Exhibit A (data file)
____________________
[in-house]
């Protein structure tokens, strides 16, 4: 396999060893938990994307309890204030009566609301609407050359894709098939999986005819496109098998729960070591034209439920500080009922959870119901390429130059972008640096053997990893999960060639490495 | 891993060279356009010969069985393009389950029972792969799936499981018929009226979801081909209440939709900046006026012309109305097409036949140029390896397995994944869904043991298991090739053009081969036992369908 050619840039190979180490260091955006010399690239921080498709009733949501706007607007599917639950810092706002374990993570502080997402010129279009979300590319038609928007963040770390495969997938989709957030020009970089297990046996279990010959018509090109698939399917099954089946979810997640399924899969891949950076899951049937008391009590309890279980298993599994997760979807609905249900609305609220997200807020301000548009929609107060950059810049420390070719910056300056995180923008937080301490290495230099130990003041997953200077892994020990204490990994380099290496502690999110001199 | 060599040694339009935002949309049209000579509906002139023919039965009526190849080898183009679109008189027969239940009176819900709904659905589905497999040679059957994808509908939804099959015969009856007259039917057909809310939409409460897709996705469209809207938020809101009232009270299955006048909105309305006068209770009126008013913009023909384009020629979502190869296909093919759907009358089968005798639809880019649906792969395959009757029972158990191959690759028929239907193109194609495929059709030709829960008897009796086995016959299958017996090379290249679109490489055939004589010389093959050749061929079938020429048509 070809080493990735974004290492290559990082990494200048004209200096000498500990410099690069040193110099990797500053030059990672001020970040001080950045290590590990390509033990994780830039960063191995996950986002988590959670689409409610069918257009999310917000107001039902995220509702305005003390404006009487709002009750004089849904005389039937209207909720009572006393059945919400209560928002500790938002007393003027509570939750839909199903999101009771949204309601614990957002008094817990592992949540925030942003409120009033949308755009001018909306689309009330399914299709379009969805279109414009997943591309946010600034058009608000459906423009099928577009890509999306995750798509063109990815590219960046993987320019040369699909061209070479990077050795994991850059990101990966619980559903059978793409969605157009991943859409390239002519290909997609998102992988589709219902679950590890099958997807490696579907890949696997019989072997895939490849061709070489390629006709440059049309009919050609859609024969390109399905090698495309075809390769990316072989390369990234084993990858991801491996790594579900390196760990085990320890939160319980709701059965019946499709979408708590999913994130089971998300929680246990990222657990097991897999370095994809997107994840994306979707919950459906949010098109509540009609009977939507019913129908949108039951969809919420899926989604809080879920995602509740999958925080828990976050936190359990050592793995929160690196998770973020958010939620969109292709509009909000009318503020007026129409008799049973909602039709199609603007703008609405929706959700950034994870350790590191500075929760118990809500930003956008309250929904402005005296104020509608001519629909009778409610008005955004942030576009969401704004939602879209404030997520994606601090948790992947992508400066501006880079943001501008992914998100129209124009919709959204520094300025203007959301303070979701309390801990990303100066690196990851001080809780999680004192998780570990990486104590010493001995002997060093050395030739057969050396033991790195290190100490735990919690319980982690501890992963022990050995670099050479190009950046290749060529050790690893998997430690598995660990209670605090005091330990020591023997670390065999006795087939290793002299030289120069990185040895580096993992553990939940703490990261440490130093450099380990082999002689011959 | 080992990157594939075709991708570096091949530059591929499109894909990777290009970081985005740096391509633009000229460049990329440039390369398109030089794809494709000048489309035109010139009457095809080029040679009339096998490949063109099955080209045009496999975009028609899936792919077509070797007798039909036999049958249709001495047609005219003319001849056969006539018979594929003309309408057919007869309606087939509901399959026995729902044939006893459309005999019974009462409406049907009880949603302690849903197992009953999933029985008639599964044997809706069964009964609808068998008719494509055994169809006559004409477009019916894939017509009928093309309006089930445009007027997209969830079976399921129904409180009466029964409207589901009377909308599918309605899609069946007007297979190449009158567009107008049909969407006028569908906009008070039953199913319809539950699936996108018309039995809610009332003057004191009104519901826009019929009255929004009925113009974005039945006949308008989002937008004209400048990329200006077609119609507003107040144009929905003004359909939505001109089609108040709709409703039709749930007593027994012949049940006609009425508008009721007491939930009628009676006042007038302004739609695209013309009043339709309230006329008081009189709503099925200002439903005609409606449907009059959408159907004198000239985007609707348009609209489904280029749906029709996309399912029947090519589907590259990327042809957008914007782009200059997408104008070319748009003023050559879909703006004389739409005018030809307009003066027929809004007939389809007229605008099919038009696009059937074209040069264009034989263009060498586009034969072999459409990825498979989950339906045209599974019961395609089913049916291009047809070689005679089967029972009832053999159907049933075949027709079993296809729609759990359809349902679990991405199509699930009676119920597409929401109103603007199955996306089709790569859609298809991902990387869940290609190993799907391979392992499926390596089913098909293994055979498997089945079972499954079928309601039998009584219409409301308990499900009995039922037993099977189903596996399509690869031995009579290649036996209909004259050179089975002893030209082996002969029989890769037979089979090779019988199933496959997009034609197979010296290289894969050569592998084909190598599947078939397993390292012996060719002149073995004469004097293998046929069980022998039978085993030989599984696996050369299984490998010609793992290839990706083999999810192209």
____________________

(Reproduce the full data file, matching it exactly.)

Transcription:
[in-house]
């Protein structure tokens, strides 16, 4: 396999060893938990994307309890204030009566609301609407050359894709098939999986005819496109098998729960070591034209439920500080009922959870119901390429130059972008640096053997990893999960060639490495 | 891993060279356009010969069985393009389950029972792969799936499981018929009226979801081909209440939709900046006026012309109305097409036949140029390896397995994944869904043991298991090739053009081969036992369908 050619840039190979180490260091955006010399690239921080498709009733949501706007607007599917639950810092706002374990993570502080997402010129279009979300590319038609928007963040770390495969997938989709957030020009970089297990046996279990010959018509090109698939399917099954089946979810997640399924899969891949950076899951049937008391009590309890279980298993599994997760979807609905249900609305609220997200807020301000548009929609107060950059810049420390070719910056300056995180923008937080301490290495230099130990003041997953200077892994020990204490990994380099290496502690999110001199 | 060599040694339009935002949309049209000579509906002139023919039965009526190849080898183009679109008189027969239940009176819900709904659905589905497999040679059957994808509908939804099959015969009856007259039917057909809310939409409460897709996705469209809207938020809101009232009270299955006048909105309305006068209770009126008013913009023909384009020629979502190869296909093919759907009358089968005798639809880019649906792969395959009757029972158990191959690759028929239907193109194609495929059709030709829960008897009796086995016959299958017996090379290249679109490489055939004589010389093959050749061929079938020429048509 070809080493990735974004290492290559990082990494200048004209200096000498500990410099690069040193110099990797500053030059990672001020970040001080950045290590590990390509033990994780830039960063191995996950986002988590959670689409409610069918257009999310917000107001039902995220509702305005003390404006009487709002009750004089849904005389039937209207909720009572006393059945919400209560928002500790938002007393003027509570939750839909199903999101009771949204309601614990957002008094817990592992949540925030942003409120009033949308755009001018909306689309009330399914299709379009969805279109414009997943591309946010600034058009608000459906423009099928577009890509999306995750798509063109990815590219960046993987320019040369699909061209070479990077050795994991850059990101990966619980559903059978793409969605157009991943859409390239002519290909997609998102992988589709219902679950590890099958997807490696579907890949696997019989072997895939490849061709070489390629006709440059049309009919050609859609024969390109399905090698495309075809390769990316072989390369990234084993990858991801491996790594579900390196760990085990320890939160319980709701059965019946499709979408708590999913994130089971998300929680246990990222657990097991897999370095994809997107994840994306979707919950459906949010098109509540009609009977939507019913129908949108039951969809919420899926989604809080879920995602509740999958925080828990976050936190359990050592793995929160690196998770973020958010939620969109292709509009909000009318503020007026129409008799049973909602039709199609603007703008609405929706959700950034994870350790590191500075929760118990809500930003956008309250929904402005005296104020509608001519629909009778409610008005955004942030576009969401704004939602879209404030997520994606601090948790992947992508400066501006880079943001501008992914998100129209124009919709959204520094300025203007959301303070979701309390801990990303100066690196990851001080809780999680004192998780570990990486104590010493001995002997060093050395030739057969050396033991790195290190100490735990919690319980982690501890992963022990050995670099050479190009950046290749060529050790690893998997430690598995660990209670605090005091330990020591023997670390065999006795087939290793002299030289120069990185040895580096993992553990939940703490990261440490130093450099380990082999002689011959 | 080992990157594939075709991708570096091949530059591929499109894909990777290009970081985005740096391509633009000229460049990329440039390369398109030089794809494709000048489309035109010139009457095809080029040679009339096998490949063109099955080209045009496999975009028609899936792919077509070797007798039909036999049958249709001495047609005219003319001849056969006539018979594929003309309408057919007869309606087939509901399959026995729902044939006893459309005999019974009462409406049907009880949603302690849903197992009953999933029985008639599964044997809706069964009964609808068998008719494509055994169809006559004409477009019916894939017509009928093309309006089930445009007027997209969830079976399921129904409180009466029964409207589901009377909308599918309605899609069946007007297979190449009158567009107008049909969407006028569908906009008070039953199913319809539950699936996108018309039995809610009332003057004191009104519901826009019929009255929004009925113009974005039945006949308008989002937008004209400048990329200006077609119609507003107040144009929905003004359909939505001109089609108040709709409703039709749930007593027994012949049940006609009425508008009721007491939930009628009676006042007038302004739609695209013309009043339709309230006329008081009189709503099925200002439903005609409606449907009059959408159907004198000239985007609707348009609209489904280029749906029709996309399912029947090519589907590259990327042809957008914007782009200059997408104008070319748009003023050559879909703006004389739409005018030809307009003066027929809004007939389809007229605008099919038009696009059937074209040069264009034989263009060498586009034969072999459409990825498979989950339906045209599974019961395609089913049916291009047809070689005679089967029972009832053999159907049933075949027709079993296809729609759990359809349902679990991405199509699930009676119920597409929401109103603007199955996306089709790569859609298809991902990387869940290609190993799907391979392992499926390596089913098909293994055979498997089945079972499954079928309601039998009584219409409301308990499900009995039922037993099977189903596996399509690869031995009579290649036996209909004259050179089975002893030209082996002969029989890769037979089979090779019988199933496959997009034609197979010296290289894969050569592998084909190598599947078939397993390292012996060719002149073995004469004097293998046929069980022998039978085993030989599984696996050369299984490998010609793992290839990706083999999810192209």